You could use it if you don't care about limited availability of your locations. In this case, use a separate keyspace for each location. But you just generate more replication overhead in this case. With a master slave setup all servers share a cassandra backend and you direct all writes to the application master. If the master goes down, a slave recovers from the logs in cassandra and becomes the new master. Use whatever leader election utility you want to setup a master-slave cluster.
Martin Krasser
@krasserm
Jan 02 2016 13:00 UTC
Access to storage backends within a location requires strong consistency. Writes to different locations give you causal consistency (favoring availabi). Sharing a storage backend across locations therefore
would subvert the availability of location's
(Typing on my phone ...)
Alexander Semenov
@Tvaroh
Jan 02 2016 13:02 UTC
yep, I don't want that replication overhead. Replication on logical level (events at locations) is enough.
thanks for the suggestions, I will also consider using leveldb as storage backend for events
Martin Krasser
@krasserm
Jan 02 2016 16:46 UTC
@Tvaroh another alternative of avoiding the replication overhead in the scenario you described is to use 'replication_factor': '1' when creating the keyspace. In this case, events are not replicated in Cassandra and replication takes only place on Eventuate level (between locations). This is comparable to writing events to a local LevelDB which isn't replicated either. However, when using Cassandra with 'replication_factor': '1', event logs are still partitioned across Cassandra nodes (= scalability with data volume) which is not the case when you use LevelDB. So, if you don't need stronger durability guarantees (i.e. replication factor > 1), you can try using the setup initially described (with a different keyspace name for each application server). Even if a Cassandra node crashes without being able to recover the stored events on it, you can still recover most of them from other Eventuate locations using disaster recovery, optionally in combination with a Cassandra backup. In this case, you'd recover all events which have already been successfully replicated to other eventuate locations (and loose only those that are inside the replication latency window, which may be as small as a few milliseconds, depending on the setup details).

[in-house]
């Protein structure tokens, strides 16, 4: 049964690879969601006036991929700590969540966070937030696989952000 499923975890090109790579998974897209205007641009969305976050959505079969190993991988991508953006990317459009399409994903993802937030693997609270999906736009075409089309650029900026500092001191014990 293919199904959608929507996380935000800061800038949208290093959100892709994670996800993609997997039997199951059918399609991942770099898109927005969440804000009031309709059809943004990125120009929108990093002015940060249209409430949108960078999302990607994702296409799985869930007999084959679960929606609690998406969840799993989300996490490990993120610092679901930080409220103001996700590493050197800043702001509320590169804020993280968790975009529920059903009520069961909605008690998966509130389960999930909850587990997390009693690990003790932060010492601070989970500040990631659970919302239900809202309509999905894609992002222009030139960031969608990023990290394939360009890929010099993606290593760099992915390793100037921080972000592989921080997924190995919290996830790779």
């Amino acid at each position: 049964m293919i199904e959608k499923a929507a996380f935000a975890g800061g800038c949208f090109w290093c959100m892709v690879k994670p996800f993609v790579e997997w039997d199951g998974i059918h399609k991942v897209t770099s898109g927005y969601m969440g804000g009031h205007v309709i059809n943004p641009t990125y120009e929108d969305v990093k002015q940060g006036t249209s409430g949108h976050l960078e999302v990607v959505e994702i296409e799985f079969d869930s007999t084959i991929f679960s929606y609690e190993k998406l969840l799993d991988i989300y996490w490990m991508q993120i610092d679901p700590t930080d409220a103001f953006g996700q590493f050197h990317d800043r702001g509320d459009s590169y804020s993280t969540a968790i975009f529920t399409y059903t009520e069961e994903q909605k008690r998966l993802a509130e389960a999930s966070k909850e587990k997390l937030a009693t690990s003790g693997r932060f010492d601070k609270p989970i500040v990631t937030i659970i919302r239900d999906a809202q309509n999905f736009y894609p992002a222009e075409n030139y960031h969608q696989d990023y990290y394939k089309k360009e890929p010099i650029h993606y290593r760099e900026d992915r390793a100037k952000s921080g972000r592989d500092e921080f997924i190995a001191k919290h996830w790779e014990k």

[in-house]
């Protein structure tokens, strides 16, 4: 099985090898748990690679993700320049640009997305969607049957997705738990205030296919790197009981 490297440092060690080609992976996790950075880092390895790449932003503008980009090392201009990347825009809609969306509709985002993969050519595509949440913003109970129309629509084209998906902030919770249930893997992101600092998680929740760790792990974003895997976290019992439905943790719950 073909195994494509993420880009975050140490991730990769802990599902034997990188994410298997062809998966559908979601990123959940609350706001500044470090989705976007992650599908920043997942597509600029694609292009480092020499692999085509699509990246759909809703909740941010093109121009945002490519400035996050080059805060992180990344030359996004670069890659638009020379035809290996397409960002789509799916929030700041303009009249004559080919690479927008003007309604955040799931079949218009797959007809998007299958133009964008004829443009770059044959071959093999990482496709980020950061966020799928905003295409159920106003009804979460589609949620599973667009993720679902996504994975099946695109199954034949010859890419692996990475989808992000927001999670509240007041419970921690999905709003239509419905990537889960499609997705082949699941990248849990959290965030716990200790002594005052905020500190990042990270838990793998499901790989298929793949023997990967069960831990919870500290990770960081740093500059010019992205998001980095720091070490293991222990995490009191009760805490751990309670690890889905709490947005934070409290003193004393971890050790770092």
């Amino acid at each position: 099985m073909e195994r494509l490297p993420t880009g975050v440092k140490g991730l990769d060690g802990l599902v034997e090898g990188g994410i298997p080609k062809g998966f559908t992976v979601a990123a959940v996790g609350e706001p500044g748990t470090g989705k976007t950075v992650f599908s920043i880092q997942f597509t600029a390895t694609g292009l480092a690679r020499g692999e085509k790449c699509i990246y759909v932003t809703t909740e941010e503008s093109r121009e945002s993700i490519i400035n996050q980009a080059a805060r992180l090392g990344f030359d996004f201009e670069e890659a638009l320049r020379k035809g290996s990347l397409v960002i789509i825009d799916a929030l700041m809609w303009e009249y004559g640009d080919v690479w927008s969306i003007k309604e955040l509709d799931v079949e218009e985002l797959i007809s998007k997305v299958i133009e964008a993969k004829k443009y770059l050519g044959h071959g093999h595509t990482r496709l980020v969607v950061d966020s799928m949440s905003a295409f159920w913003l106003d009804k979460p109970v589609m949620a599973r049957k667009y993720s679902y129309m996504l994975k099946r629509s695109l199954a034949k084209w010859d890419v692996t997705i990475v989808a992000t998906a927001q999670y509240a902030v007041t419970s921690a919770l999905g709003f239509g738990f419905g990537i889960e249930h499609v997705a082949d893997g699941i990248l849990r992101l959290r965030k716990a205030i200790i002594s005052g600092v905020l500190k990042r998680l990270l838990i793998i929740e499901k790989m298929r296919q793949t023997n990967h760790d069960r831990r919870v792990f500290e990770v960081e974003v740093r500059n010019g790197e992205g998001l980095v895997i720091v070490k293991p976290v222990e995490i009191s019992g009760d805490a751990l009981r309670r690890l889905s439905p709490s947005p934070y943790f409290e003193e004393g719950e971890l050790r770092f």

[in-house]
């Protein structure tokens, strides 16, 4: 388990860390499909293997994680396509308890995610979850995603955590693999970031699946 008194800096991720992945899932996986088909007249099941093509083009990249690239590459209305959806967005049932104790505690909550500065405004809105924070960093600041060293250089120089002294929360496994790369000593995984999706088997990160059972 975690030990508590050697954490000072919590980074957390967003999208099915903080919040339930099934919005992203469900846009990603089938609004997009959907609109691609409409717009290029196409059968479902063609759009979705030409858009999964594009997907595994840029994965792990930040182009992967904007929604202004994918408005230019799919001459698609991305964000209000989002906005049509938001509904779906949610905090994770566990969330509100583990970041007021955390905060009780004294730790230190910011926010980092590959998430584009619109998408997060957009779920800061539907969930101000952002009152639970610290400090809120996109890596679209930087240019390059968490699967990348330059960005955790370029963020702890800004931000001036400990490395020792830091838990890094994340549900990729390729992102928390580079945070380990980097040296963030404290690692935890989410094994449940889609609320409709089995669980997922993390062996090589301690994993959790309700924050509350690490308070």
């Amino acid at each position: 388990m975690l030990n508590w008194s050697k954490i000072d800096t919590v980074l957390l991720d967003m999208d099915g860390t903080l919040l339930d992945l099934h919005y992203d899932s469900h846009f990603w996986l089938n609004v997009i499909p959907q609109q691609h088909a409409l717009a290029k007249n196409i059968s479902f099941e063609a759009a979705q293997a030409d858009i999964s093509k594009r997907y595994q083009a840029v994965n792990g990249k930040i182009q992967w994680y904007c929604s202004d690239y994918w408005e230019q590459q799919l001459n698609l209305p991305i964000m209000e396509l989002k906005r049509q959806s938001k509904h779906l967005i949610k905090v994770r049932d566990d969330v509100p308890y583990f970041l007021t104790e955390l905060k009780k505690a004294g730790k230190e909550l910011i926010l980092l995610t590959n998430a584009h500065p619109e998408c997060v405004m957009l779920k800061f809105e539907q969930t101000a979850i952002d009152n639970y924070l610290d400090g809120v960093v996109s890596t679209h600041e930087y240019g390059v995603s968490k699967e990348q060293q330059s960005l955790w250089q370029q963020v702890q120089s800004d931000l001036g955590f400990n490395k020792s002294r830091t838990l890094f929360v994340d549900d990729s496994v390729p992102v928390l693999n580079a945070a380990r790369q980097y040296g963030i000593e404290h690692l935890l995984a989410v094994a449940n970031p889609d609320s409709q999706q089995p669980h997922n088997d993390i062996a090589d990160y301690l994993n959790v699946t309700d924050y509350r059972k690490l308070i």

Martin Krasser
@krasserm
Jan 02 2016 16:59 UTC
@Tvaroh In my previous answers, I assumed that the only reason for using a Cassandra storage backend is to achieve strong(er) durability guarantees (using a replication factor > 1 in combination with QUORUM writes, for example) which is why I actually developed the driver for it. If you don't require strong durability, your setup can still make sense as you can scale with data volume by adding Cassandra nodes. Hope that helps.
Alexander Semenov
@Tvaroh
Jan 02 2016 17:32 UTC
Thank you. I suspect with replication factor of 1 the data is still not guaranteed to be on a single node though...
Martin Krasser
@krasserm
Jan 02 2016 18:31 UTC
Why not? It should be.
I mean, a single event will only be on a single node.
Martin Krasser
@krasserm
Jan 02 2016 18:37 UTC
... per location, of course